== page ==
Israel’s Apollo Power opens ‘world’s first’ factory for flexible solar film panels
Amazon, Volkswagen and Audi are among a number of companies deploying the company’s technology for use on cars, roofs and aircraft
Sharon Wrobel is a tech reporter for The Times of Israel.
The Israeli solar energy company Apollo Power that developed technology turning surfaces into an energy source using the sun’s rays, and is deployed by e-commerce giant Amazon and German car manufacturer Volkswagen, has opened a flagship factory for the mass production of solar panels, which it says is the first of its kind in the world.
The 10,000 square meter facility, which was built at an investment of NIS 100 million ($30 million) to step up Apollo Power’s production of flexible solar panels is located in Yokneam’s Mevo Carmel Science and Industry Park in Israel’s north.
The automatic facility is expected to reach an annual production output of 1.5 million square meters in solar film, or an annual capacity of about 190 megawatts, which equals the average consumption of 35,000-40,000 households, the company said.
Founded in 2014 by CEO Oded Rosenberg and CTO Eran Mimon, Apollo has developed technology for the manufacturing for flexible, lightweight, durable and high-efficiency solar films that it says can turn any sun-kissed surfaces into energy-producing surfaces that generate electricity.
The solar panels are made for surfaces such as on cars, trucks, roofs and aircraft, that cannot support the weight of glass solar panels. The size of the basic unit of the solar film is 12 square meters and weighs 3 kilograms per square meter.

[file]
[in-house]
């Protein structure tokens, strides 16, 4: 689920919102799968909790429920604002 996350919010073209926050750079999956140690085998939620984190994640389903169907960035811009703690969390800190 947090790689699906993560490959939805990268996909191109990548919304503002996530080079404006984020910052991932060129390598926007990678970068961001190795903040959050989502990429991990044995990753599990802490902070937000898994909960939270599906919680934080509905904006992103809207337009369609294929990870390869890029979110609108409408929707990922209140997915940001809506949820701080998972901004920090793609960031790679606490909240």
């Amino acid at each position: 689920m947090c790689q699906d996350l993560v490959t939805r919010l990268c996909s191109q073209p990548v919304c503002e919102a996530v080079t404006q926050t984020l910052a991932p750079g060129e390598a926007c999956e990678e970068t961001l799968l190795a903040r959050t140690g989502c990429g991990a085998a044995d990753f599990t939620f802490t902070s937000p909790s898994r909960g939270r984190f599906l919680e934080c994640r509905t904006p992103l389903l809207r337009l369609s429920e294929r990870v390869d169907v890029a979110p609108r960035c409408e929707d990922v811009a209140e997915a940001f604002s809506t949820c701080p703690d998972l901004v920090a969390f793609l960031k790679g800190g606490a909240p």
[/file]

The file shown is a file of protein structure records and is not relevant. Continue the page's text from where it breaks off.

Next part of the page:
Traded on the Tel Aviv Stock Exchange since 2017, Apollo says its floating solar panels produce electricity on water surfaces, and are durable to waves, making them suitable for a variety of marine vehicles and sails.
“This innovative and automatic facility was built in a year and a half, utilizing groundbreaking technology we have developed ourselves, in order to realize our vision of generating electricity from any surface exposed to the sun. The potential is endless,” said Rosenberg. “The technology of our flexible solar-film is particularly suitable for installation on light roofs and water reservoirs and the automotive market.”
The opening of the facility comes as Apollo last year inked its first commercial deal in the global automotive market, with Germany’s Volkswagen commercial vehicles group. Under the terms of the 10-year agreement, Apollo will supply Volkswagen with tens of thousands of solar sheets in a deal valued at €33 million (436 million). The solar energy films are expected to be incorporated into Volkswagen vehicle models starting from July 2024.
Additionally, the company is collaborating with German car manufacturer Audi to integrate flexible and lightweight solar panels into the materials that make up the roof of its electric vehicles. Apollo also has projects with other car brands such as Hyundai, Renault and Geely.
“The solar sheet generates electricity from solar energy and helps to extend the driving range of the car,” Apollo said.
In February last year, Apollo got an order from Amazon to install light solar sheets on the roof of one of its logistics centers in France and to deploy its technology on a 50-square-meter sidewalk on a substrate of recycled rubber to generate solar power.
In September the company entered into an agreement to supply Tadiran Solar with flexible solar panels for a minimum quantity of 26 megawatts. The deal is part of an agreement for Tadiran to become Apollo’s exclusive distributor in the light roof market in Israel.